Turning now from classical mechanics to quantum mechanics, a free photon can be represented by a wave function , which satisfies the equation

(7.97) |

A plane-wave solution to this equation is

(7.98) |

where is the four-momentum and is the unit polarization four-vector of the photon. We will discuss the polarization and normalization presently.

On substituting into the equation, we fine satisfies

(7.99) |

The polarization vector has four components and yet it describes a spin-1 particle. The Lorentz condition , gives

(7.100) |

and this reduces the number of independent components of to three. Moreover, we have to explore the consequences of the additional gauge freedom. Choose a gauge parameter

(7.101) |

with constant so that is satisfied. This, together with the solution for shows that the physics is unchanged by the replacement

(7.102) |

In other words, two polarization vectors which differ by a multiple of describe the same photon. We may use this freedom to ensure that the time component of vanishes, ; and then the Lorentz condition reduces to

(7.103) |

This (noncovariant) choice of gauge is known as the Coulomb gauge.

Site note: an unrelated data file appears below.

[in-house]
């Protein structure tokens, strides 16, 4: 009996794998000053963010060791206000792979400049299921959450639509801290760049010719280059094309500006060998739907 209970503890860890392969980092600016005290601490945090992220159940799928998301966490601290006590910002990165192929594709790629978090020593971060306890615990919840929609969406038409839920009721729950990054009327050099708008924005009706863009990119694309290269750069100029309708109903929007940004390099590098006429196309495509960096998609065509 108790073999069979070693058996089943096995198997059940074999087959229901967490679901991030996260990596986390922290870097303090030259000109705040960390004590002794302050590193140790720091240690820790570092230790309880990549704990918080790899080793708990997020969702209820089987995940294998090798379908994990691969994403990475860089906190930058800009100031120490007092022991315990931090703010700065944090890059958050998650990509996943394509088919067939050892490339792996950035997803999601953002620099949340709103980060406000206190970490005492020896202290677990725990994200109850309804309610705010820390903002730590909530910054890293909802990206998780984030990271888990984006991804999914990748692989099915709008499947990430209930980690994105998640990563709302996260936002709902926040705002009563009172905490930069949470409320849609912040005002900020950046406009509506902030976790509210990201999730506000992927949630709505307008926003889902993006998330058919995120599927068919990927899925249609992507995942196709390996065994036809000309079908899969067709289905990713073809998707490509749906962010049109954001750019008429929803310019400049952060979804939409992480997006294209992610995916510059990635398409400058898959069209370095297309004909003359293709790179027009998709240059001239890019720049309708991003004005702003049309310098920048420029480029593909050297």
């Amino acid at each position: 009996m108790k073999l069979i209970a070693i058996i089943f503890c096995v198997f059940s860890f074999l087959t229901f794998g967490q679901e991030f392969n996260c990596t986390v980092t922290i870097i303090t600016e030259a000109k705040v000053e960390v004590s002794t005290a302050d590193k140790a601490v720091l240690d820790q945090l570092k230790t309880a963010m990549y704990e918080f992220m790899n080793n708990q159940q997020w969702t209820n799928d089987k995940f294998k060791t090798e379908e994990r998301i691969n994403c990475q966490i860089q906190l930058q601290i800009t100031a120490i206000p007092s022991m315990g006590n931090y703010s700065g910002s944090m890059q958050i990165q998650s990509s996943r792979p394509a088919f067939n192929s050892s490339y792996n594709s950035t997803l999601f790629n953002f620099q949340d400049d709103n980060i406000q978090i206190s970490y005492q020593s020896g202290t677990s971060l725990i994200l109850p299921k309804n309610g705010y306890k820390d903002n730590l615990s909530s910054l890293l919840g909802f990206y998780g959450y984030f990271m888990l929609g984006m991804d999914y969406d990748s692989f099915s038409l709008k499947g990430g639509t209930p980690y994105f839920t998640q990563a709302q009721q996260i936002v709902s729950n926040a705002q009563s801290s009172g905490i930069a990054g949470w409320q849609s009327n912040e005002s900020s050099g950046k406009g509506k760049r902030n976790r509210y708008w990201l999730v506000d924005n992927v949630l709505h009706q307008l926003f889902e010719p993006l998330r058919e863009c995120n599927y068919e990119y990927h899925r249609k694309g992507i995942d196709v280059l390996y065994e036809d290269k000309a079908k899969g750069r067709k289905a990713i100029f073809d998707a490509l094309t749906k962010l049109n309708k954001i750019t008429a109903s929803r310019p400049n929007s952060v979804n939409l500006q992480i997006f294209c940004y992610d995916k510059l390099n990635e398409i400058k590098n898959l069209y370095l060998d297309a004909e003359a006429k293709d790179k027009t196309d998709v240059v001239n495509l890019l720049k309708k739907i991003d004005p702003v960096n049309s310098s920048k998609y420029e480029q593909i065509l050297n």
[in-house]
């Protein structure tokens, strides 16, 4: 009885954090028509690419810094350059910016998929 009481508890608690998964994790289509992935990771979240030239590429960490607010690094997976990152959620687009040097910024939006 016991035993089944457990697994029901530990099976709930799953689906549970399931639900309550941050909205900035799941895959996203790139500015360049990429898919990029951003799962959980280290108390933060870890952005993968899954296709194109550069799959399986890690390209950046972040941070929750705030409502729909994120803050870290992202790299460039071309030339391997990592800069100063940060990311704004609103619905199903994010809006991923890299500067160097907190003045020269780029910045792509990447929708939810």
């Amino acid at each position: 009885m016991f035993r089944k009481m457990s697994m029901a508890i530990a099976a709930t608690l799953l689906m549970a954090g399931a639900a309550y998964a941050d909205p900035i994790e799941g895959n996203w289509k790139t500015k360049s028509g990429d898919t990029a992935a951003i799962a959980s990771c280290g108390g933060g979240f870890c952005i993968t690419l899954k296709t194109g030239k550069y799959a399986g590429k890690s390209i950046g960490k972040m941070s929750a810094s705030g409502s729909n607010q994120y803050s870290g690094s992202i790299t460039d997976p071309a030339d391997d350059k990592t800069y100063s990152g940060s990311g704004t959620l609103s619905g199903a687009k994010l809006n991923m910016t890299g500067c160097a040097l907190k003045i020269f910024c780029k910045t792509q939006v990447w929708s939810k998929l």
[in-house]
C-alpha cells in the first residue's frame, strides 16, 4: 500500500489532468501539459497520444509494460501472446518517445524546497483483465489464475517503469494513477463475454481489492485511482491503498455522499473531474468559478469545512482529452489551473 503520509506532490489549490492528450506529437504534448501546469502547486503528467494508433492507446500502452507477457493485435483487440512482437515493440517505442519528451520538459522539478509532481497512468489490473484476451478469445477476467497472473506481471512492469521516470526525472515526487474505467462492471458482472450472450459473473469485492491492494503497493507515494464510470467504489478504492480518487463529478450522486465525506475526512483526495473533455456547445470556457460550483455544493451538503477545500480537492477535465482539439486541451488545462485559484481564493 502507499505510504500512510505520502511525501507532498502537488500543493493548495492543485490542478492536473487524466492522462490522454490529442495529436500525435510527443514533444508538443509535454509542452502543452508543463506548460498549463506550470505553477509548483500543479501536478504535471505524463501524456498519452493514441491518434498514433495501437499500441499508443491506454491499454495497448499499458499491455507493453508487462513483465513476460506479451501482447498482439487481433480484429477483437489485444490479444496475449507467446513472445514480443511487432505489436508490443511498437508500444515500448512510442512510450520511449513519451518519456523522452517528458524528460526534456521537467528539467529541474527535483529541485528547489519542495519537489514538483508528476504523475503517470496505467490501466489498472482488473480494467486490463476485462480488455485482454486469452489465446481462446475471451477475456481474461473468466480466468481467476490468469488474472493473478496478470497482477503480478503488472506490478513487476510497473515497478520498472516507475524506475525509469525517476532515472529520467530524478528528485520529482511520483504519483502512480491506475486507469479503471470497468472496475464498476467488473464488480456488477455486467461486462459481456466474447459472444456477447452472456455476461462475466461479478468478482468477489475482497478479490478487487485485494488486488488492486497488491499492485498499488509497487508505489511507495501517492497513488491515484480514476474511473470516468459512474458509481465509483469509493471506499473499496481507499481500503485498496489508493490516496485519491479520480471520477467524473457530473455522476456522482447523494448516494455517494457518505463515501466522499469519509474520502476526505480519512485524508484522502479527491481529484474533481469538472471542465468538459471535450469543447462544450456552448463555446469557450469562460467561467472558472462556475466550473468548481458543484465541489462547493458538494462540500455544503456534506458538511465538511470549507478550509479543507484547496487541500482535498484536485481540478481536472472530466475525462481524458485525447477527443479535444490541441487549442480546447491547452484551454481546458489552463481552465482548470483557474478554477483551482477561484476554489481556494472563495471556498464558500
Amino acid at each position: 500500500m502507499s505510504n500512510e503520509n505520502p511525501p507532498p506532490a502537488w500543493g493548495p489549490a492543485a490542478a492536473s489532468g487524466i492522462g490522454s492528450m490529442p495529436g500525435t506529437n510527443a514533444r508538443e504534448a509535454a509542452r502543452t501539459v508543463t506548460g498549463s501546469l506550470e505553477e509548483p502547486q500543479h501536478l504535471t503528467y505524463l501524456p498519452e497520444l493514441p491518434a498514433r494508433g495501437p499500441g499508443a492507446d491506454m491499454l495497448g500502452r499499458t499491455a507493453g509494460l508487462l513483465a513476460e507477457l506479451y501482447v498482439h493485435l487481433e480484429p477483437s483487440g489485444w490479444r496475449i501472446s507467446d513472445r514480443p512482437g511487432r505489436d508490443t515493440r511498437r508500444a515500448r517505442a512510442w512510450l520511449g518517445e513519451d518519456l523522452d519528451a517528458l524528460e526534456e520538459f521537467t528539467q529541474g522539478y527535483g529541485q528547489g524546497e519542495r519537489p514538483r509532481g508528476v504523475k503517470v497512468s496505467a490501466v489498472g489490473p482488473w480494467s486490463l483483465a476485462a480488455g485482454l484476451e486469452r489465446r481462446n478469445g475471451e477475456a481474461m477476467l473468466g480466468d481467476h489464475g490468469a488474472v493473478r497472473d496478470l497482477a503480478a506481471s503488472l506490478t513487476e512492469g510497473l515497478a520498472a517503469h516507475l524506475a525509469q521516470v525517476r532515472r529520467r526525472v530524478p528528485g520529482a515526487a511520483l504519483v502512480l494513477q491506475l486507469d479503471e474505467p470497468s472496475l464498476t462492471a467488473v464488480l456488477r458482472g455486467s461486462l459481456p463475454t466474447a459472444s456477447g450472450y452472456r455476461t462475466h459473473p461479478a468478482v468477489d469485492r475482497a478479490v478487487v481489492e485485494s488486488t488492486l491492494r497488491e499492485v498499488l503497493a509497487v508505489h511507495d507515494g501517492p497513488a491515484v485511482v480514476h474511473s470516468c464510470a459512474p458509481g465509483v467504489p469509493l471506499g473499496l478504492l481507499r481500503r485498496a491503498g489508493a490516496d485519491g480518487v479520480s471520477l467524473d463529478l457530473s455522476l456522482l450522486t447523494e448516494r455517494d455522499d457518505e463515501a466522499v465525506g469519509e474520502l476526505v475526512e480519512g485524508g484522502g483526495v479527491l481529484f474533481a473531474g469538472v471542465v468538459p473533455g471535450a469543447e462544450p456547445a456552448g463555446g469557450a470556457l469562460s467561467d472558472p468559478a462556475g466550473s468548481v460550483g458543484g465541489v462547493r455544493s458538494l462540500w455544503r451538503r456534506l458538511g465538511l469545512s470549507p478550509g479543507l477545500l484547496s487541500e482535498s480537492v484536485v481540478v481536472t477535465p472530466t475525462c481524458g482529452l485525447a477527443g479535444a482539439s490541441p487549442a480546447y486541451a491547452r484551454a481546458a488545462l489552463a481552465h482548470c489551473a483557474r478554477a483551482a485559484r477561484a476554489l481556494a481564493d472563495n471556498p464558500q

We see that there are only two independent polarization vectors and that they are both transverse to the three-momentum of the photon. For example, for a photon traveling along the -axis, we may take

(7.104) |

These are referred to as linear polarization vectors. The linear combinations

(7.105) | |||

(7.106) |

are called circular polarization vectors. A free photon is thus described by its momentum and a polarization vector . Since transforms as a vector, we anticipate that it is associated with a particle of spin-1. If were along , it would be associated with a helicity-zero photon. This state is missing because of the transversability condition . It can only be absent because the photon is massless.

In a special Lorentz frame is pure space-like, , with . In an arbitrary Lorentz frame is space-like and normalized to . The normalization constant of the plane wave for a photon is chosen such that the energy in the wave is just (ie. for a single photon). To verify this, we compute

(7.107) |

This if for the Heaviside-Lorentz system of units. In the Gaussian system of units the constant in front of the integral would be . Since ( in the Lorentz gauge)

(7.108) |

(7.109) |

and

(7.110) |

Thus and

(7.111) |

where we have taken the time average.

The completeness relationship for polarization vectors is

(7.112) |

2004-03-18